The paper also provided for creating an independent Palestine to be governed by Palestinian Arabs and Jews in proportion to their numbers in the population by 1939 Further: a limit of 75,000 Jewish immigrants was set for the five-year period 1940-1944; after 1944 the further immigration of Jews to Palestine would depend on permission of the Arab majority and restrictions were placed on the rights of Jews to buy land from Arabs.

The Paper, which showed a change of the British policy since the Balfur Declaration, provoked angry reactions and protests in the community and the Zionist movement – The Yeshuv declared a general strike and demonstrations and protest marches took place throughout the country.


The Palmach’s Establishment

The Palmach was established on 15 May 1941 and was the elite fighting force of the Haganah, the underground army of the Yishuv during the period of the British Mandate for Palestine. By the outbreak of the Israeli War for Independence in 1948 it consisted of over 2,000 men and women in three fighting brigades and auxiliary aerial, naval and intelligence units. With the creation of Israel’s army, the three Palmach brigades were disbanded, when many of the senior Palmach officers resigned in 1950.

The Palmach contributed significantly to Israeli culture and ethos, well beyond its military contribution. Its members formed the backbone of the Israel Defense Forces high command for many years, and were prominent in Israeli politics, literature and culture.

Credit: Wikipedia

Credit: Wikipedia


Kfar Etzion Massacre

The Kfar Etzion massacre was a massacre of Jews that took place after a two-day battle in which Jewish Kibbutz residents and Haganah militia defended Kfar Etzion from a combined force of the Arab Legion and local Arab men on May 13, 1948, the day before the Israeli Declaration of Independence. Of the 129 Haganah fighters and Jewish kibbutzniks who died during the defense of the settlement, Martin Gilbert states that fifteen were murdered on surrendering. The surrendering Jewish residents and fighters are said to have been assembled in a courtyard, only to be suddenly fired upon; it is said that many died on the spot, while most of those who managed to flee were hunted down and killed.
Four prisoners survived the massacre and were transferred to Transjordan. Immediately following the surrender on May 13, the kibbutz was looted and razed to the ground. The members of the three other kibbutzim of the Gush Etzion surrendered the next day and were taken as POWs to Jordan.

The bodies of the victims were left unburied until, one and a half years later, the Jordanian government allowed the collection of the remains, which were then interred at Mount Herzl.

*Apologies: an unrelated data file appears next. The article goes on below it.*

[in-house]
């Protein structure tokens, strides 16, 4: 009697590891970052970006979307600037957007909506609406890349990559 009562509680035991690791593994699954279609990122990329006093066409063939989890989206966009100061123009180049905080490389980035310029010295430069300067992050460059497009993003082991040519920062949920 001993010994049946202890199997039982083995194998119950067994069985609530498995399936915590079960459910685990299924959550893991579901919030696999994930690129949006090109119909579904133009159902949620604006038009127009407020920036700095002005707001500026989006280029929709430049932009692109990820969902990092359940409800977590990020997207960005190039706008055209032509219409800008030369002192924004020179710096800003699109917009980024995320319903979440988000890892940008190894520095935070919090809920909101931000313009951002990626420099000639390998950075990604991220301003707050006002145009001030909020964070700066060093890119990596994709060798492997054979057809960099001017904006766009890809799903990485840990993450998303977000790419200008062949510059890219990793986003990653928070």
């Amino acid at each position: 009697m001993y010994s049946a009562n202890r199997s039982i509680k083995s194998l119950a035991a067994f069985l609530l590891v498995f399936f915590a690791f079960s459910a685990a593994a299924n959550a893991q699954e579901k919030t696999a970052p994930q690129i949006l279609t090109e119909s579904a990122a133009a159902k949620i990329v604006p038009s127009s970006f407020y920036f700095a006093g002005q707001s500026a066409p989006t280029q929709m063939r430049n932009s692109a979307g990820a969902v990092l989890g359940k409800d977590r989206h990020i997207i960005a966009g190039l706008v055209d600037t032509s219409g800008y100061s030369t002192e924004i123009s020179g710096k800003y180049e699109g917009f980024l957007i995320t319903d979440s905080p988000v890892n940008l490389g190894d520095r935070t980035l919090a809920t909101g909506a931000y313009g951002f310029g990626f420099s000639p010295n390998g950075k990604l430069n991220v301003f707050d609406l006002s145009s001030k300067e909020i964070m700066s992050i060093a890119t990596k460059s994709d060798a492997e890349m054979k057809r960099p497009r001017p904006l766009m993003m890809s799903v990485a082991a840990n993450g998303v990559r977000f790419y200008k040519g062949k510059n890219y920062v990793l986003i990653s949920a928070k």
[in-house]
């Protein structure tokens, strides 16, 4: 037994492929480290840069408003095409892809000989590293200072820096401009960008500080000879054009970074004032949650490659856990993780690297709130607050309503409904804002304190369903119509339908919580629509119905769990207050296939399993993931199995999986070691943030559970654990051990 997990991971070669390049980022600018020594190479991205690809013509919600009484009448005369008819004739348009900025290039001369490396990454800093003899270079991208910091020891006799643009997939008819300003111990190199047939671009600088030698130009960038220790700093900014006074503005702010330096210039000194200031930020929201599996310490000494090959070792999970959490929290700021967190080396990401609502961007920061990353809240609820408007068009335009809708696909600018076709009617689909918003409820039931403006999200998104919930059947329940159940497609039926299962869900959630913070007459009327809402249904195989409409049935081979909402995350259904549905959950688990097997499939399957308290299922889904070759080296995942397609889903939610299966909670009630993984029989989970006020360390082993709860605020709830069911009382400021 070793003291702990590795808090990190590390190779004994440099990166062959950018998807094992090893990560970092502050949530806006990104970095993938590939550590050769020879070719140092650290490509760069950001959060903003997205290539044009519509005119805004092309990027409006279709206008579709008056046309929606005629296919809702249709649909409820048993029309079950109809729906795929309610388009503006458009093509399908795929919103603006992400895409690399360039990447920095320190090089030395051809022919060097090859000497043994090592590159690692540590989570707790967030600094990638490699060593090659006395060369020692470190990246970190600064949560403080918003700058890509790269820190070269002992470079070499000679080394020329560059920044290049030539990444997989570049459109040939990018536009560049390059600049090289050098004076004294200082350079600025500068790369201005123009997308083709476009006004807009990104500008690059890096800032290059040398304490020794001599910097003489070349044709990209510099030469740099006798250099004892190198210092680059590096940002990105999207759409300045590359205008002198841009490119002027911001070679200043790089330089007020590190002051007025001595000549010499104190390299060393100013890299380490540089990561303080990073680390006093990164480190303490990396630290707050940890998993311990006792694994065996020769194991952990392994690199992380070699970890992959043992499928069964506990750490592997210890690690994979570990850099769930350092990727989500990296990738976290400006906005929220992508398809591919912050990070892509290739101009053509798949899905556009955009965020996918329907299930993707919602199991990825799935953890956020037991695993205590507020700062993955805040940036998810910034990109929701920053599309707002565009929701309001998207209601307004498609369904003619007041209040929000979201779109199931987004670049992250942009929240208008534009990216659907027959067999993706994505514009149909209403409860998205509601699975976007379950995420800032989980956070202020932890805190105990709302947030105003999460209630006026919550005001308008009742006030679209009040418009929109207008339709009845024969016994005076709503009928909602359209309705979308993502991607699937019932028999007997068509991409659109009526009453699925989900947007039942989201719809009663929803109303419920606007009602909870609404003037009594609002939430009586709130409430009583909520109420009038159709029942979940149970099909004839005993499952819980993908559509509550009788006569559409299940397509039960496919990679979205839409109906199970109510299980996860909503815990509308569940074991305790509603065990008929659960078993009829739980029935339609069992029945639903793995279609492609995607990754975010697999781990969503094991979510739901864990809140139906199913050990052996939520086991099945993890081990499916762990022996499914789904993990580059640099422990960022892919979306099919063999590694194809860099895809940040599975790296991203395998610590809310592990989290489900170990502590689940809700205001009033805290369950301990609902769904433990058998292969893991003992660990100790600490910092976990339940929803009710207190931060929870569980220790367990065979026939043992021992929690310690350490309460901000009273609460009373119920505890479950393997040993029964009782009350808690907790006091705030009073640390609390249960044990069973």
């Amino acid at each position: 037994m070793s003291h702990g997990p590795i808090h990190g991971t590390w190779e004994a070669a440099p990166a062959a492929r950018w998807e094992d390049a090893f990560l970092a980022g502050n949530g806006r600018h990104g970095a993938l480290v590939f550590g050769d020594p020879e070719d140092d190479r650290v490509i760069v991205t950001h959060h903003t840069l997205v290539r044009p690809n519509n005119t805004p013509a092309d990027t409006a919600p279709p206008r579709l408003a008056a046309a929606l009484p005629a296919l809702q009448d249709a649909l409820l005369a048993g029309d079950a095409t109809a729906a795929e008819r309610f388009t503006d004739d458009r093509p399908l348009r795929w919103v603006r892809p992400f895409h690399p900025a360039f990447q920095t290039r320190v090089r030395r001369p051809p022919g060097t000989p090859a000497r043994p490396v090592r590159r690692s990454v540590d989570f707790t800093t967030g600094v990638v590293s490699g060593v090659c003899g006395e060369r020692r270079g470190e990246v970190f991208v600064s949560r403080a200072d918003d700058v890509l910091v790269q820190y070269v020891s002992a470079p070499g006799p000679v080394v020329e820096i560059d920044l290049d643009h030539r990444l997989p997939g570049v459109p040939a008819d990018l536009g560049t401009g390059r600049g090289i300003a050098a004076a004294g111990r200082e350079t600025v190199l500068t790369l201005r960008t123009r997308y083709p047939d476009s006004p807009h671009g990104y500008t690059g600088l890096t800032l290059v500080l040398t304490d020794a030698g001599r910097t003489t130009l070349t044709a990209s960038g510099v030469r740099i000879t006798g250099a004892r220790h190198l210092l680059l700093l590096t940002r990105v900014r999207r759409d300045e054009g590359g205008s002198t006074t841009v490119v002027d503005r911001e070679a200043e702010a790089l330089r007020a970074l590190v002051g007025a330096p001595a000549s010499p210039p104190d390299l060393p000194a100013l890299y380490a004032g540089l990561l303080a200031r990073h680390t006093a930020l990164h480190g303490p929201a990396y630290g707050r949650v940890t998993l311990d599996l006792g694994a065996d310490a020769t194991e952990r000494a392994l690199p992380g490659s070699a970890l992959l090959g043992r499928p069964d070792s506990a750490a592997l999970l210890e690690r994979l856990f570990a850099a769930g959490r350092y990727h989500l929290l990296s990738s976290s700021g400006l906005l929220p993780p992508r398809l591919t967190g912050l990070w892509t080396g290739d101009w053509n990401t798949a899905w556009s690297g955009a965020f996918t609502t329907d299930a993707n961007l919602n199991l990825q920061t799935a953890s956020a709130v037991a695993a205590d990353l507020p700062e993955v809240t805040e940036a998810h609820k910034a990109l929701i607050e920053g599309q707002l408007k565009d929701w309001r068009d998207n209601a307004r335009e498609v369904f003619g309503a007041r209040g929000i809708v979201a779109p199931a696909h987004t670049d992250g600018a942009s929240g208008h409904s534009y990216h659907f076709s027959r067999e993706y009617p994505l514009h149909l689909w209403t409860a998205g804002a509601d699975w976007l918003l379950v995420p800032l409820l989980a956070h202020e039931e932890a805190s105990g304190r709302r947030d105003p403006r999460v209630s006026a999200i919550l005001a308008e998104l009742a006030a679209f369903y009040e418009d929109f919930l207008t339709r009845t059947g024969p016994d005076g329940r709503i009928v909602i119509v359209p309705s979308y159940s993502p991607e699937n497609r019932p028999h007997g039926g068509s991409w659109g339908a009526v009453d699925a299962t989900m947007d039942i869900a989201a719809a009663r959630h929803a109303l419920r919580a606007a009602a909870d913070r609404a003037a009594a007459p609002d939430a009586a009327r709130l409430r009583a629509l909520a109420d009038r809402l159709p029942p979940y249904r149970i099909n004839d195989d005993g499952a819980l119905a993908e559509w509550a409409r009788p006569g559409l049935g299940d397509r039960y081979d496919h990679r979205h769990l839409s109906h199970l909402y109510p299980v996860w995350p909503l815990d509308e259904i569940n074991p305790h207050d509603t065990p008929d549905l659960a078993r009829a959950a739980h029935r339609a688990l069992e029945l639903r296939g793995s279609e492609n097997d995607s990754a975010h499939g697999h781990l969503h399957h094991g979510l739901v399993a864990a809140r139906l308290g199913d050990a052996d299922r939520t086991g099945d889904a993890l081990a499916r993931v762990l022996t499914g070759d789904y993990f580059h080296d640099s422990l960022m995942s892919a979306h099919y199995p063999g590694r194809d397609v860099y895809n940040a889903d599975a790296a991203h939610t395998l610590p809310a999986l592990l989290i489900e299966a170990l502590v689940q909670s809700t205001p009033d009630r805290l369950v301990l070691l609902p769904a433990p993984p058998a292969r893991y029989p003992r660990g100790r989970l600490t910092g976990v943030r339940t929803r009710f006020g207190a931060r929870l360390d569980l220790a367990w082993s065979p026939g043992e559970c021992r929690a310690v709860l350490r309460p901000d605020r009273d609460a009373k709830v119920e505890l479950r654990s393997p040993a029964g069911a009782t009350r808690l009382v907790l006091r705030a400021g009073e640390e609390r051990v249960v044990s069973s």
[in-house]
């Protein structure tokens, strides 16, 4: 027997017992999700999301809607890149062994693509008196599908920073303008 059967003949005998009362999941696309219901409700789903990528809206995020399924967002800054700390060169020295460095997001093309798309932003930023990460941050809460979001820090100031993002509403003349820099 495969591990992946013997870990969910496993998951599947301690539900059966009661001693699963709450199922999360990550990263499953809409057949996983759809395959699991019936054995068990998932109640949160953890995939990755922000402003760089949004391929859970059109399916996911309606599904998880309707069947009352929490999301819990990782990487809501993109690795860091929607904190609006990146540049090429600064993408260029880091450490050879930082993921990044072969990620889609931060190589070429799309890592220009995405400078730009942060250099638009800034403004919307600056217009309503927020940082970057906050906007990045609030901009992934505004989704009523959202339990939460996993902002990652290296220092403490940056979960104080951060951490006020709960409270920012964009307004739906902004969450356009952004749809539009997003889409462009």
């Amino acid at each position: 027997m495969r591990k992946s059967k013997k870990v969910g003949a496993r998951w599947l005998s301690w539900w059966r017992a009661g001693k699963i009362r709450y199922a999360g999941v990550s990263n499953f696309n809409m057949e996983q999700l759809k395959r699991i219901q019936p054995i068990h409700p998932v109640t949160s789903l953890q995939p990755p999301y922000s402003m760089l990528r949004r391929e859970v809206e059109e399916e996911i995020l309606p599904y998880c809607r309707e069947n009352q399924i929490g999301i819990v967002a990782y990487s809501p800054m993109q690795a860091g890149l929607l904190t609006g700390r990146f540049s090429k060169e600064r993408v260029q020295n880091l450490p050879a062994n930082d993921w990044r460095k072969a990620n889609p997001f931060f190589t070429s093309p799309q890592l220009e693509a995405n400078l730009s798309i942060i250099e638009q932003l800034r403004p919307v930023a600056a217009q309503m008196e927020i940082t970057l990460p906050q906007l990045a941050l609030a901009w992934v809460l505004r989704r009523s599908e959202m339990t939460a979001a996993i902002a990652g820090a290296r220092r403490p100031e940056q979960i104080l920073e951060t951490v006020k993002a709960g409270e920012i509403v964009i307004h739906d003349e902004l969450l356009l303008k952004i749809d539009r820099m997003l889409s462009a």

By: Inbar Bar-Ner.

April in Jewish History

Adolf Eichmann’s Trial

Otto Adolf Eichmann was a German Nazi SS lieutenant colonel and one of the major organizers of the Holocaust, and In 1960, he was captured in Argentina by the Mossad, Israel’s intelligence service. Following a widely publicized trial in Israel, he was found guilty of war crimes and hanged in 1962.

Eichmann’s trial before the Jerusalem District Court began on 11 April 1961. The legal basis of the charges against Eichmann was the 1950 Nazi and Nazi Collaborators (Punishment) Law, under which he was indicted on 15 criminal charges, including crimes against humanity, war crimes, crimes against the Jewish people, and membership in a criminal organization.

Eichmann sat inside a bulletproof glass booth to protect him from assassination attempts. The prosecution case was presented over the course of 56 days, involving hundreds of documents and 112 witnesses – many of them Holocaust survivors.

The trial adjourned on 14 August, and the verdict was read on 12 December – the judges declared him not guilty of personally killing anyone and not guilty of overseeing and controlling the activities of the Einsatzgruppen. He was deemed responsible for the dreadful conditions on board the deportation trains and for obtaining Jews to fill those trains.

He was found guilty of crimes against humanity, war crimes, and crimes against Jews, Poles, Slovenes and Gypsies. The judges concluded that Eichmann had not merely been following orders, but believed in the Nazi cause wholeheartedly and had been a key perpetrator of the genocide, and so on 15 December 1961, Eichmann was sentenced to death.

Eichmann on trial in 1961. Credit: Wikipedia.

Eichmann on trial in 1961. Credit: Wikipedia.

Evacuation of Yamit